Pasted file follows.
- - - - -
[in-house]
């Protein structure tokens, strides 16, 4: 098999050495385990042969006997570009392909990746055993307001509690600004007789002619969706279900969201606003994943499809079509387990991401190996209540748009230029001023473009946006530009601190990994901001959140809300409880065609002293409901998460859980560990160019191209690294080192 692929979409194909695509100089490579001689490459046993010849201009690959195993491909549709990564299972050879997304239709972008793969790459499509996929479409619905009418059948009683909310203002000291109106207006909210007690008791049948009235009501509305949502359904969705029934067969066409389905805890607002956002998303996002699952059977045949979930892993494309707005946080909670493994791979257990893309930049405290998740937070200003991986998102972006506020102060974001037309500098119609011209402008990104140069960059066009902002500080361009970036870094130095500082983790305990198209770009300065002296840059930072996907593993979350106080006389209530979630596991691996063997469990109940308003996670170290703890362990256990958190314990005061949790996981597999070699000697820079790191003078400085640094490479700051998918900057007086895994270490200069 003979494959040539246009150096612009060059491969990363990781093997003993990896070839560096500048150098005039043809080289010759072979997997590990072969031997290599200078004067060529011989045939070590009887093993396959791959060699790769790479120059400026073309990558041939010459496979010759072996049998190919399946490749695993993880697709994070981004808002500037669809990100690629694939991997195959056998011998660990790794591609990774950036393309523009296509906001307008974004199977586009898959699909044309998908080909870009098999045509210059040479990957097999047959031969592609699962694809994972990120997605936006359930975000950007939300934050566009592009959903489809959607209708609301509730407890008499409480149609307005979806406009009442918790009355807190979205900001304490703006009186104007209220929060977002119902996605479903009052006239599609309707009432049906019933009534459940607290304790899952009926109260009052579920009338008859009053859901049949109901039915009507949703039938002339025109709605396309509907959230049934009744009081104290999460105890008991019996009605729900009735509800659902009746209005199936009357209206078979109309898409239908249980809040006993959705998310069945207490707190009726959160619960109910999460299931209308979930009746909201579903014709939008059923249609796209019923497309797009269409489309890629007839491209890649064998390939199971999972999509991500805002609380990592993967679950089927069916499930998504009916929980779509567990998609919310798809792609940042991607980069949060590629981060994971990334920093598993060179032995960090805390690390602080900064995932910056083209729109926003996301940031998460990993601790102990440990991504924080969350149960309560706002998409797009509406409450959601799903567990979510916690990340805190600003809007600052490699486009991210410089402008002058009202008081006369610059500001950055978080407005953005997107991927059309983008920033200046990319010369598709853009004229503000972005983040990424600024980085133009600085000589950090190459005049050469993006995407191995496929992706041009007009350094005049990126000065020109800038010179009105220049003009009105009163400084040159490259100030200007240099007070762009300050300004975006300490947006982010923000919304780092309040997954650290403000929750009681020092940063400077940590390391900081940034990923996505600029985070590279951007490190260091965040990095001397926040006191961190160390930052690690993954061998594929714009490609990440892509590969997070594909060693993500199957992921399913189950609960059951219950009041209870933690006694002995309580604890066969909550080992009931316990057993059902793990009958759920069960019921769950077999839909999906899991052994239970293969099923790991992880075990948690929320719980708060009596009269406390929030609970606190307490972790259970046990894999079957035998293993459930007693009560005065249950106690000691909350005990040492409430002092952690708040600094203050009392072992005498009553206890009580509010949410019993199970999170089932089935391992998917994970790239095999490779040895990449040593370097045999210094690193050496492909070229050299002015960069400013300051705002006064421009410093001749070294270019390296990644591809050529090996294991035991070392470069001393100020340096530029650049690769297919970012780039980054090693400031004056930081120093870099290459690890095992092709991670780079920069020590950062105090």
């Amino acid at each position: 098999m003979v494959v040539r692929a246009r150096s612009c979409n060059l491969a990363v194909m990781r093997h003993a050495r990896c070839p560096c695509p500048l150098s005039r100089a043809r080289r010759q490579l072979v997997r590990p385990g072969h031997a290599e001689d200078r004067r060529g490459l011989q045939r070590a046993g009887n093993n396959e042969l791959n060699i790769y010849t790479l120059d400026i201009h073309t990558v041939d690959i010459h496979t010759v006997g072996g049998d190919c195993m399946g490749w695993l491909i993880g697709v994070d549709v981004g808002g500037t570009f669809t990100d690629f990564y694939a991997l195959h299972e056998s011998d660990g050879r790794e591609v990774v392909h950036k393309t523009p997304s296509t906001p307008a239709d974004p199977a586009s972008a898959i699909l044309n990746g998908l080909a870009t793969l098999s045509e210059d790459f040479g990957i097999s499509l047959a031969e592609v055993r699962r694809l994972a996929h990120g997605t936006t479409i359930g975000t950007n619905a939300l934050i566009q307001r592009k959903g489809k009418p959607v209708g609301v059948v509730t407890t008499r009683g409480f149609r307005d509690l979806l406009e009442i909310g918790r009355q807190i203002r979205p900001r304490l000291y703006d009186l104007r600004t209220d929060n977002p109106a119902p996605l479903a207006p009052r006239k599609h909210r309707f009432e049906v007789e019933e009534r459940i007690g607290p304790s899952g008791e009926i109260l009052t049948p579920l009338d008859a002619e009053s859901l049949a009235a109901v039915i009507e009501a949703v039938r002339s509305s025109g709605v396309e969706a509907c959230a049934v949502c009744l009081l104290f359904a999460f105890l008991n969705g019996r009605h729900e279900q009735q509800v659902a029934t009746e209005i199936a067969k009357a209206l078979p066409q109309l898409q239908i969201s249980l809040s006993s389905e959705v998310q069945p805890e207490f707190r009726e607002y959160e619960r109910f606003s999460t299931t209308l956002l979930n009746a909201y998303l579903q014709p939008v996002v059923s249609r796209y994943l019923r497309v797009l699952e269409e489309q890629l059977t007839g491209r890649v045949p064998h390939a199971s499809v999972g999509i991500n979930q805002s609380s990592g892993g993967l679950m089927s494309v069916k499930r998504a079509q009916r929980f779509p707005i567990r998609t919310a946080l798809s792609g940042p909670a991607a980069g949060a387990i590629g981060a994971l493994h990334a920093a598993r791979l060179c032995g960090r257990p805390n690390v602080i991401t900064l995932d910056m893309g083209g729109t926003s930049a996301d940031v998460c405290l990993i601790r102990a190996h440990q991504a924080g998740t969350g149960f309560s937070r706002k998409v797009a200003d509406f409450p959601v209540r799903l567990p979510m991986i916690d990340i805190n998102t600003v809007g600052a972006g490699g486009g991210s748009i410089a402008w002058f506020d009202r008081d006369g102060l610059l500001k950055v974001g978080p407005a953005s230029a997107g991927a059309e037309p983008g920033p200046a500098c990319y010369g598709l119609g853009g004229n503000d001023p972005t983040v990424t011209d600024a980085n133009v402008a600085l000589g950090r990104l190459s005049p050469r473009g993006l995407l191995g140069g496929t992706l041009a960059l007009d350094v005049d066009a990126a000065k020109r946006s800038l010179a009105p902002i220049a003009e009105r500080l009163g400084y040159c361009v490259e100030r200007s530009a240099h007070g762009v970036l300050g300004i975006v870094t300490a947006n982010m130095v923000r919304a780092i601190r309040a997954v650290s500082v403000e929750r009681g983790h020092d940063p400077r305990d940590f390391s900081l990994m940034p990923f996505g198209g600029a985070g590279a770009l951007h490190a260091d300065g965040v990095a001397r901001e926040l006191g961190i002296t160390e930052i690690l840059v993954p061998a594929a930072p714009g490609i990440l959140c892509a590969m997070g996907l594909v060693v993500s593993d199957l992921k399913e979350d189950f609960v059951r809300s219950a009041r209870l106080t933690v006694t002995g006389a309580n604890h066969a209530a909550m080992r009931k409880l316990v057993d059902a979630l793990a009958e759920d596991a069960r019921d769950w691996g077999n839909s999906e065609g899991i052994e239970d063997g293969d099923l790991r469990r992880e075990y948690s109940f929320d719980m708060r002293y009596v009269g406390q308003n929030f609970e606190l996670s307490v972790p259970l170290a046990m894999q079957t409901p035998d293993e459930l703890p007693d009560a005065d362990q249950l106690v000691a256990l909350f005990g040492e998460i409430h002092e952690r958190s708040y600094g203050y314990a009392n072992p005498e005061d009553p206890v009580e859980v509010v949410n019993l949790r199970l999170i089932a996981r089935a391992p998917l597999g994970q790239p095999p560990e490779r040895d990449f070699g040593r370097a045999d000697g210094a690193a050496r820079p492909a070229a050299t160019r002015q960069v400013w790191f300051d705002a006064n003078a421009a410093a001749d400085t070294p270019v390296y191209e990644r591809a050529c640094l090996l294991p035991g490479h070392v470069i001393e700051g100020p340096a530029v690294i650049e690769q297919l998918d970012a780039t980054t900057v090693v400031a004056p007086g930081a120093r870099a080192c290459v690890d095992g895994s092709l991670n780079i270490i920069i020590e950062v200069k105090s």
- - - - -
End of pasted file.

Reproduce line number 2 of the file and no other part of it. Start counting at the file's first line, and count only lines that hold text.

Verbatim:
């Protein structure tokens, strides 16, 4: 098999050495385990042969006997570009392909990746055993307001509690600004007789002619969706279900969201606003994943499809079509387990991401190996209540748009230029001023473009946006530009601190990994901001959140809300409880065609002293409901998460859980560990160019191209690294080192 692929979409194909695509100089490579001689490459046993010849201009690959195993491909549709990564299972050879997304239709972008793969790459499509996929479409619905009418059948009683909310203002000291109106207006909210007690008791049948009235009501509305949502359904969705029934067969066409389905805890607002956002998303996002699952059977045949979930892993494309707005946080909670493994791979257990893309930049405290998740937070200003991986998102972006506020102060974001037309500098119609011209402008990104140069960059066009902002500080361009970036870094130095500082983790305990198209770009300065002296840059930072996907593993979350106080006389209530979630596991691996063997469990109940308003996670170290703890362990256990958190314990005061949790996981597999070699000697820079790191003078400085640094490479700051998918900057007086895994270490200069 003979494959040539246009150096612009060059491969990363990781093997003993990896070839560096500048150098005039043809080289010759072979997997590990072969031997290599200078004067060529011989045939070590009887093993396959791959060699790769790479120059400026073309990558041939010459496979010759072996049998190919399946490749695993993880697709994070981004808002500037669809990100690629694939991997195959056998011998660990790794591609990774950036393309523009296509906001307008974004199977586009898959699909044309998908080909870009098999045509210059040479990957097999047959031969592609699962694809994972990120997605936006359930975000950007939300934050566009592009959903489809959607209708609301509730407890008499409480149609307005979806406009009442918790009355807190979205900001304490703006009186104007209220929060977002119902996605479903009052006239599609309707009432049906019933009534459940607290304790899952009926109260009052579920009338008859009053859901049949109901039915009507949703039938002339025109709605396309509907959230049934009744009081104290999460105890008991019996009605729900009735509800659902009746209005199936009357209206078979109309898409239908249980809040006993959705998310069945207490707190009726959160619960109910999460299931209308979930009746909201579903014709939008059923249609796209019923497309797009269409489309890629007839491209890649064998390939199971999972999509991500805002609380990592993967679950089927069916499930998504009916929980779509567990998609919310798809792609940042991607980069949060590629981060994971990334920093598993060179032995960090805390690390602080900064995932910056083209729109926003996301940031998460990993601790102990440990991504924080969350149960309560706002998409797009509406409450959601799903567990979510916690990340805190600003809007600052490699486009991210410089402008002058009202008081006369610059500001950055978080407005953005997107991927059309983008920033200046990319010369598709853009004229503000972005983040990424600024980085133009600085000589950090190459005049050469993006995407191995496929992706041009007009350094005049990126000065020109800038010179009105220049003009009105009163400084040159490259100030200007240099007070762009300050300004975006300490947006982010923000919304780092309040997954650290403000929750009681020092940063400077940590390391900081940034990923996505600029985070590279951007490190260091965040990095001397926040006191961190160390930052690690993954061998594929714009490609990440892509590969997070594909060693993500199957992921399913189950609960059951219950009041209870933690006694002995309580604890066969909550080992009931316990057993059902793990009958759920069960019921769950077999839909999906899991052994239970293969099923790991992880075990948690929320719980708060009596009269406390929030609970606190307490972790259970046990894999079957035998293993459930007693009560005065249950106690000691909350005990040492409430002092952690708040600094203050009392072992005498009553206890009580509010949410019993199970999170089932089935391992998917994970790239095999490779040895990449040593370097045999210094690193050496492909070229050299002015960069400013300051705002006064421009410093001749070294270019390296990644591809050529090996294991035991070392470069001393100020340096530029650049690769297919970012780039980054090693400031004056930081120093870099290459690890095992092709991670780079920069020590950062105090």